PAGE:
The biotech sector is one that knows extremes: We’re seeing a biotech bubble at the same time we’re seeing companies squeezed out by rising costs and fees necessary to just stay in business. Pressures, including regulatory and dwindling competition, are driving price increases among generics while at the same time there are drug shortages. We’ve got increased regulatory scrutiny of U.S. facilities while FDA inspections are being blocked in China.
To help our customers navigate through the extremes that the future will bring, the executive team at my CRO/CMO and I have identified themes and trends we think will affect the biotech sector over the next 12 to 18 months:
1. Drug development, including generics, costs more and takes longer. It can take 10 years and more than $2.5 billion to get a drug to market, and more than five years to get a generic drug approved. That’s due both to new regulatory hurdles as well as to targeting increasingly complex diseases that require equally complex APIs.Generics have a 50 percent chance of getting approved; and even if approved, several other competing generics could hit the market simultaneously. Expect prices to continue to rise to offset greater risk.
2. GDUFA (the Generic Drug User Fee Amendments) still won’t speed approvals. The backlog is so severe — the Abbreviated New Drug Application (ANDA) backlog alone exceeds 2,800 applications — that the goal of the FDA’s Office of Generic Drugs (OGD) is to act on them by 2017. Meanwhile, GDUFA seems better at raising fees for applications and Drug Master Files (DMFs), which continue to squeeze smaller companies, increase risk, stifle innovation and increase prices for generics.
3. Increased inspections of international facilities still must make inroads into China. There was an increase this year in the number of inspections of Indian drug and API manufacturers, and PCI expects that to continue in 2015. However, the FDA still won’t be able to conduct an adequate number of foreign inspections. China continues to be a problem because the Chinese government essentially continues to block FDA inspections.
4. The barriers to entry favor Big Pharma over small biotechs. Facility fees that can reach $220,000 annually represent a big barrier for small firms, which typically lack enough products to amortize the necessary investments. The result: More manufacturers will follow the lead of Ben Venue Laboratories and Hospira and will get out the business while major players look to product or corporate acquisitions as patent-cliff protection. With approvals so backed up, biotechs need to build a business case that the additional wait until after 2017 is worth the investment.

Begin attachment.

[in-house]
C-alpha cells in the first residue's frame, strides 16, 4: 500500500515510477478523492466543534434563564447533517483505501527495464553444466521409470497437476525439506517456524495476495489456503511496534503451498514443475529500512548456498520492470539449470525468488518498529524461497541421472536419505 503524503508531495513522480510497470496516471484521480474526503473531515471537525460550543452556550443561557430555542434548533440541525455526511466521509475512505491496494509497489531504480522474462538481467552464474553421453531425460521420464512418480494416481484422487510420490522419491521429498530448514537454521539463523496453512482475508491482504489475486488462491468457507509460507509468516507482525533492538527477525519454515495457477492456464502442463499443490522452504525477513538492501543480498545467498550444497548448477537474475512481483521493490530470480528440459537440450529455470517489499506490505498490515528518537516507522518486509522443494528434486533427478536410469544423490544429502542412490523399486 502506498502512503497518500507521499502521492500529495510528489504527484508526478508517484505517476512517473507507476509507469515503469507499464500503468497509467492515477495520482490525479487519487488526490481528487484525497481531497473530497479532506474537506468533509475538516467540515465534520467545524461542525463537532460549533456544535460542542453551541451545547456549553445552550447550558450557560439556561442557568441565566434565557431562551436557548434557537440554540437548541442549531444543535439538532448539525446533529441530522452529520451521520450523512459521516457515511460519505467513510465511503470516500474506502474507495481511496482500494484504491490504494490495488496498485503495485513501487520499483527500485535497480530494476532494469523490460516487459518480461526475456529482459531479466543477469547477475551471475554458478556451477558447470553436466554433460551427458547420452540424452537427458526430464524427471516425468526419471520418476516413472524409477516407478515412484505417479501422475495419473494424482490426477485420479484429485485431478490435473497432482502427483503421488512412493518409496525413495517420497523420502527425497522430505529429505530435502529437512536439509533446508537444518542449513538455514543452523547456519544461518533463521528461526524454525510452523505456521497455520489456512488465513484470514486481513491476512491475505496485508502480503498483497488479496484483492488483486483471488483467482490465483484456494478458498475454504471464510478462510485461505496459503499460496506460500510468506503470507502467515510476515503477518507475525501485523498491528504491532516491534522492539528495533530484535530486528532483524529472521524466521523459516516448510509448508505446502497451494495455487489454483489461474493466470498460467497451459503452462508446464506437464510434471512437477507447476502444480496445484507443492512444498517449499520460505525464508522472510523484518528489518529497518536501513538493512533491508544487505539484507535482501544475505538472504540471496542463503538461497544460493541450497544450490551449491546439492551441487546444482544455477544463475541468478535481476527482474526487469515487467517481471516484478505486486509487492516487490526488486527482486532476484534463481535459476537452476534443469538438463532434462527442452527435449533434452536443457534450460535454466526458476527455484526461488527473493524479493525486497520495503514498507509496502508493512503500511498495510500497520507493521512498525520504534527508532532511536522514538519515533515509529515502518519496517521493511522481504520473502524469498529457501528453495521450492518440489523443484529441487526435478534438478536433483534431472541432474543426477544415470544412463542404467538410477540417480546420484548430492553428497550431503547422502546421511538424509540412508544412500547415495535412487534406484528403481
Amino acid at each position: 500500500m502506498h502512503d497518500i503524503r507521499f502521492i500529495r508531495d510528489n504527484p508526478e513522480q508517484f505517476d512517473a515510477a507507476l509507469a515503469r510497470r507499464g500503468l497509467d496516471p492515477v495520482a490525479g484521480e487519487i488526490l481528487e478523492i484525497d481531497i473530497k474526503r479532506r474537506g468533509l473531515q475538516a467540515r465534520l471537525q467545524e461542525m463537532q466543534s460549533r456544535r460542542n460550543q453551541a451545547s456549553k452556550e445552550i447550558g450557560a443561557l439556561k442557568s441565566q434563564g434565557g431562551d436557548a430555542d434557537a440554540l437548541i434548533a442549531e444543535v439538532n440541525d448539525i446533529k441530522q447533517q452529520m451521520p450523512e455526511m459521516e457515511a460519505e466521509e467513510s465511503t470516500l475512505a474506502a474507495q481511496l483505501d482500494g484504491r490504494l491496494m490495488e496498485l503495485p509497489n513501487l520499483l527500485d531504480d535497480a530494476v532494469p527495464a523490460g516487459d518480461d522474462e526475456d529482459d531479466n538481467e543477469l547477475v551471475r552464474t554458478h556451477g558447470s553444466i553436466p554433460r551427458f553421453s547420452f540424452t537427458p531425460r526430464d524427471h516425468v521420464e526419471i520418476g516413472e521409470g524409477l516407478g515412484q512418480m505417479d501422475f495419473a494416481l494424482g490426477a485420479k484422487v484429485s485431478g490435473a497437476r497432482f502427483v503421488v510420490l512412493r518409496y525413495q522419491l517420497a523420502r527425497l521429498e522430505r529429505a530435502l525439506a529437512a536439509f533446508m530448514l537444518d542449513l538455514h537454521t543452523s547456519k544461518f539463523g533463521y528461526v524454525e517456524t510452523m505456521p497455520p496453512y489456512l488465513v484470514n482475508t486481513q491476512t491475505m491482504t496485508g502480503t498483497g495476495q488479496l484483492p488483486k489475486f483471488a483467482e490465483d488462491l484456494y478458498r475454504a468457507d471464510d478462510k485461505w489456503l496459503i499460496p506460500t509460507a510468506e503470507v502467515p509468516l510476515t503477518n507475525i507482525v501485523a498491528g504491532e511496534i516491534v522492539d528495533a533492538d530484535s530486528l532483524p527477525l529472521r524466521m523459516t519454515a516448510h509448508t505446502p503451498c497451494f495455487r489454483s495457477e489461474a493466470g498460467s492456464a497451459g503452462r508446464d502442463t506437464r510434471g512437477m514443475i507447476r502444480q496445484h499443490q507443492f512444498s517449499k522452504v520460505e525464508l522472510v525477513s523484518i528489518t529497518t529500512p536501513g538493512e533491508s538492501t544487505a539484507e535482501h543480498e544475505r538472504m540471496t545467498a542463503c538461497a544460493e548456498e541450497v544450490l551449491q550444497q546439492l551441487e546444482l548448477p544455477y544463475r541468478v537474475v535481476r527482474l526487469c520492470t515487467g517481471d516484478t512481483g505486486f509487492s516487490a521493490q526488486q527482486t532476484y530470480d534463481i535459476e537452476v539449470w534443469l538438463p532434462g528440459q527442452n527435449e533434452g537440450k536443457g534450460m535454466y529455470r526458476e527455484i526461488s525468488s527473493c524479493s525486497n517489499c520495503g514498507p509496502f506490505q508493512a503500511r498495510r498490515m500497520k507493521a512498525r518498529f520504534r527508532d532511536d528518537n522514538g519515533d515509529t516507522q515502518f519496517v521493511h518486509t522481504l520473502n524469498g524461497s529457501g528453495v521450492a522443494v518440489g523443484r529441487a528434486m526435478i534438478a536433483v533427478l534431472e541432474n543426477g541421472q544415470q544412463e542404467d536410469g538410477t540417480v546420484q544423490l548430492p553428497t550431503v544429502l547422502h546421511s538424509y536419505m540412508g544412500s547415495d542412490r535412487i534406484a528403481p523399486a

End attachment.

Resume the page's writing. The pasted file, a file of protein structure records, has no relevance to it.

5. Recruiting continues to be an issue as required skill sets evolve. To meet the demands of a rapidly shifting industry, companies need employees whose education and skills equip them to be productive in today’s environment. Companies need to encourage employees to continue to take coursework that keeps their skills current.
6. Demand for U.S. manufacturing will increase. Wage inflation in India and China that continues to jump, increased facility costs to meet FDA inspections, and different cultural expectations that led to bribery investigations are all helping biotechs to consider bringing back work to the U.S. CMOs. Perhaps reflecting this trend, Boston-area real estate available for lab space has tightened, with vacancy rates below 10 percent, according to Transwestern RBJ report.
As part of our forecasting initiative, PCI responds in many ways. We see a lot of risk that needs to be managed. We make sure that our clients are aware of the drug development timeline — this is particularly true as the pursuit of complex molecules requires ever-increasingly complex science. To address that, we have been investing in new technology and we’ve been enhancing the training of our employees. We also track the latest regulatory changes so that we can advise our clients, especially virtual biotechs that may not have an employee or consultant with deep regulatory experience.